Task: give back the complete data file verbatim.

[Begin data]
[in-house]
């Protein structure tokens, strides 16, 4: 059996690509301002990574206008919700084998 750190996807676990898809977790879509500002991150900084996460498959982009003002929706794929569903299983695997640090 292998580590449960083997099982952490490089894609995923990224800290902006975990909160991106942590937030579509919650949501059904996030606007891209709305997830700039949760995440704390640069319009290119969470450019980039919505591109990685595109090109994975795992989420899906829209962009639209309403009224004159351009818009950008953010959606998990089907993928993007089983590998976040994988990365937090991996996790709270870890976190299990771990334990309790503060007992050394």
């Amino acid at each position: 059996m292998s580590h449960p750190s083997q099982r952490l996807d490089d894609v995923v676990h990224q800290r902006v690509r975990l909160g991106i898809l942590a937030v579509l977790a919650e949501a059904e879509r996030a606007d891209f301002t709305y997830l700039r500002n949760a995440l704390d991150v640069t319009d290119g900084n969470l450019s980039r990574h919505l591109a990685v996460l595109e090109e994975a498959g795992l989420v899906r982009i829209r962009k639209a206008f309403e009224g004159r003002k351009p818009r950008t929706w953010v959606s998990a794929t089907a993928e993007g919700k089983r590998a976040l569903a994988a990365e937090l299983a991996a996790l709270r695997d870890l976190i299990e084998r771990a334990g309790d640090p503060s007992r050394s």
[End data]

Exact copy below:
[in-house]
């Protein structure tokens, strides 16, 4: 059996690509301002990574206008919700084998 750190996807676990898809977790879509500002991150900084996460498959982009003002929706794929569903299983695997640090 292998580590449960083997099982952490490089894609995923990224800290902006975990909160991106942590937030579509919650949501059904996030606007891209709305997830700039949760995440704390640069319009290119969470450019980039919505591109990685595109090109994975795992989420899906829209962009639209309403009224004159351009818009950008953010959606998990089907993928993007089983590998976040994988990365937090991996996790709270870890976190299990771990334990309790503060007992050394």
């Amino acid at each position: 059996m292998s580590h449960p750190s083997q099982r952490l996807d490089d894609v995923v676990h990224q800290r902006v690509r975990l909160g991106i898809l942590a937030v579509l977790a919650e949501a059904e879509r996030a606007d891209f301002t709305y997830l700039r500002n949760a995440l704390d991150v640069t319009d290119g900084n969470l450019s980039r990574h919505l591109a990685v996460l595109e090109e994975a498959g795992l989420v899906r982009i829209r962009k639209a206008f309403e009224g004159r003002k351009p818009r950008t929706w953010v959606s998990a794929t089907a993928e993007g919700k089983r590998a976040l569903a994988a990365e937090l299983a991996a996790l709270r695997d870890l976190i299990e084998r771990a334990g309790d640090p503060s007992r050394s």